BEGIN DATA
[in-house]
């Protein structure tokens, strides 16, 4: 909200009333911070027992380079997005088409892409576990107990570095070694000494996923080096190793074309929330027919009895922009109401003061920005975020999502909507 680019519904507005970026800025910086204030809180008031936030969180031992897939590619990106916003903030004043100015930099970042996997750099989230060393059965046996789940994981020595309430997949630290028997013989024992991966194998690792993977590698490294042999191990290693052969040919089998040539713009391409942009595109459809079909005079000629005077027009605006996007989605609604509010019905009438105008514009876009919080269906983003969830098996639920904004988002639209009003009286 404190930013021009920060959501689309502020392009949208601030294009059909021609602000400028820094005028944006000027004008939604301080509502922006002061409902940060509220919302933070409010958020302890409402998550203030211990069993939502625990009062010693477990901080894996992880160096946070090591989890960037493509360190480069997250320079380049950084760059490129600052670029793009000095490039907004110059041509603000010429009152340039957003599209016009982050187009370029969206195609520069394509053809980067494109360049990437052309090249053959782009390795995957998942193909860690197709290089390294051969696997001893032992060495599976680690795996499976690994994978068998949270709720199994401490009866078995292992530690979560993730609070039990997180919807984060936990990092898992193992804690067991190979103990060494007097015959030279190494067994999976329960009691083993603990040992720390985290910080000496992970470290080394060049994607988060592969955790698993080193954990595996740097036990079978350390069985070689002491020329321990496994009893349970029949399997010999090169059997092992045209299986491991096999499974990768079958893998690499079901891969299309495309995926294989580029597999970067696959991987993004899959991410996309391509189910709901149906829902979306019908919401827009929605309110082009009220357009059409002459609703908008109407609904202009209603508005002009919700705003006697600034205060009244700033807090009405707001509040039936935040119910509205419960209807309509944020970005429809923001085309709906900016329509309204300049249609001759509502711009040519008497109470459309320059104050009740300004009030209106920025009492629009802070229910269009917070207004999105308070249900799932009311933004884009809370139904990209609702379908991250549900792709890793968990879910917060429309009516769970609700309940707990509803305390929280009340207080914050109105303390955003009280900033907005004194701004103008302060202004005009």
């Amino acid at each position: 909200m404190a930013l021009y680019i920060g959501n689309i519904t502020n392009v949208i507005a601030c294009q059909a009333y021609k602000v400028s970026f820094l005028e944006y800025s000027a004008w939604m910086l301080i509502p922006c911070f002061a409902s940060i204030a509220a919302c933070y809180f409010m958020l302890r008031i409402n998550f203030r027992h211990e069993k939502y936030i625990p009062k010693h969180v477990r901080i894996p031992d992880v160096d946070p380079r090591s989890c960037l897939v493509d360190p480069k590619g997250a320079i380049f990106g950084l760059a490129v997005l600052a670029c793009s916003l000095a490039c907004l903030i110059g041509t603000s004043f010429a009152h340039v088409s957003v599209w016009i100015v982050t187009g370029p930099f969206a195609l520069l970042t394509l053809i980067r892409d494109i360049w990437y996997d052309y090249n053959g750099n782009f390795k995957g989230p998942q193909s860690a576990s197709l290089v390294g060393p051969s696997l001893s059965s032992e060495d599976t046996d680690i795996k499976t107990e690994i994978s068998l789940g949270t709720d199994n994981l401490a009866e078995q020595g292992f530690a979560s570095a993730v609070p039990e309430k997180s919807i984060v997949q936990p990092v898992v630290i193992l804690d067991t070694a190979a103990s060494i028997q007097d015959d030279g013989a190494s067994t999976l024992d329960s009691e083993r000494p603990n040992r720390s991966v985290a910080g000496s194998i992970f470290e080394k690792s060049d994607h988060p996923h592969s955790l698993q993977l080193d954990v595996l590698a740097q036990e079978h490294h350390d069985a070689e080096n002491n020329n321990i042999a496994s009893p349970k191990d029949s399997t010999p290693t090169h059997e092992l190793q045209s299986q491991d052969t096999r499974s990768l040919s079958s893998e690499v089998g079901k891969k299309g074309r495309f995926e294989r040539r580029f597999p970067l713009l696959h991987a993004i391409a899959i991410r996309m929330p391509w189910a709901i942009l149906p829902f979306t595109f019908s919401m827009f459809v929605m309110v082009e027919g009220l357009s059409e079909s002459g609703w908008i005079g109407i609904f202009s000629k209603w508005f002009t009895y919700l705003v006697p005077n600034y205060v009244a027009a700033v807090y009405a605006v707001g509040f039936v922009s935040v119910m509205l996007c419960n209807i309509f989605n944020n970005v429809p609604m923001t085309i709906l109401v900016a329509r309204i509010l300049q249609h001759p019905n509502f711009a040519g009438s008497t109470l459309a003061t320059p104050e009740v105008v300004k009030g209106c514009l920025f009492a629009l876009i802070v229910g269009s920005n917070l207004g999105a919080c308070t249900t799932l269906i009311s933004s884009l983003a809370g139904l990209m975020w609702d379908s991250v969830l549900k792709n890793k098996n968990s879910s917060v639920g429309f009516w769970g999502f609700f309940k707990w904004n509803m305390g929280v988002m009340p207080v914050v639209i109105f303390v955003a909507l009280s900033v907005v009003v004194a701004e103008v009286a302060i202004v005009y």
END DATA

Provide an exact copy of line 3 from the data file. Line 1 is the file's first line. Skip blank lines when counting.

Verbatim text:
């Amino acid at each position: 909200m404190a930013l021009y680019i920060g959501n689309i519904t502020n392009v949208i507005a601030c294009q059909a009333y021609k602000v400028s970026f820094l005028e944006y800025s000027a004008w939604m910086l301080i509502p922006c911070f002061a409902s940060i204030a509220a919302c933070y809180f409010m958020l302890r008031i409402n998550f203030r027992h211990e069993k939502y936030i625990p009062k010693h969180v477990r901080i894996p031992d992880v160096d946070p380079r090591s989890c960037l897939v493509d360190p480069k590619g997250a320079i380049f990106g950084l760059a490129v997005l600052a670029c793009s916003l000095a490039c907004l903030i110059g041509t603000s004043f010429a009152h340039v088409s957003v599209w016009i100015v982050t187009g370029p930099f969206a195609l520069l970042t394509l053809i980067r892409d494109i360049w990437y996997d052309y090249n053959g750099n782009f390795k995957g989230p998942q193909s860690a576990s197709l290089v390294g060393p051969s696997l001893s059965s032992e060495d599976t046996d680690i795996k499976t107990e690994i994978s068998l789940g949270t709720d199994n994981l401490a009866e078995q020595g292992f530690a979560s570095a993730v609070p039990e309430k997180s919807i984060v997949q936990p990092v898992v630290i193992l804690d067991t070694a190979a103990s060494i028997q007097d015959d030279g013989a190494s067994t999976l024992d329960s009691e083993r000494p603990n040992r720390s991966v985290a910080g000496s194998i992970f470290e080394k690792s060049d994607h988060p996923h592969s955790l698993q993977l080193d954990v595996l590698a740097q036990e079978h490294h350390d069985a070689e080096n002491n020329n321990i042999a496994s009893p349970k191990d029949s399997t010999p290693t090169h059997e092992l190793q045209s299986q491991d052969t096999r499974s990768l040919s079958s893998e690499v089998g079901k891969k299309g074309r495309f995926e294989r040539r580029f597999p970067l713009l696959h991987a993004i391409a899959i991410r996309m929330p391509w189910a709901i942009l149906p829902f979306t595109f019908s919401m827009f459809v929605m309110v082009e027919g009220l357009s059409e079909s002459g609703w908008i005079g109407i609904f202009s000629k209603w508005f002009t009895y919700l705003v006697p005077n600034y205060v009244a027009a700033v807090y009405a605006v707001g509040f039936v922009s935040v119910m509205l996007c419960n209807i309509f989605n944020n970005v429809p609604m923001t085309i709906l109401v900016a329509r309204i509010l300049q249609h001759p019905n509502f711009a040519g009438s008497t109470l459309a003061t320059p104050e009740v105008v300004k009030g209106c514009l920025f009492a629009l876009i802070v229910g269009s920005n917070l207004g999105a919080c308070t249900t799932l269906i009311s933004s884009l983003a809370g139904l990209m975020w609702d379908s991250v969830l549900k792709n890793k098996n968990s879910s917060v639920g429309f009516w769970g999502f609700f309940k707990w904004n509803m305390g929280v988002m009340p207080v914050v639209i109105f303390v955003a909507l009280s900033v907005v009003v004194a701004e103008v009286a302060i202004v005009y």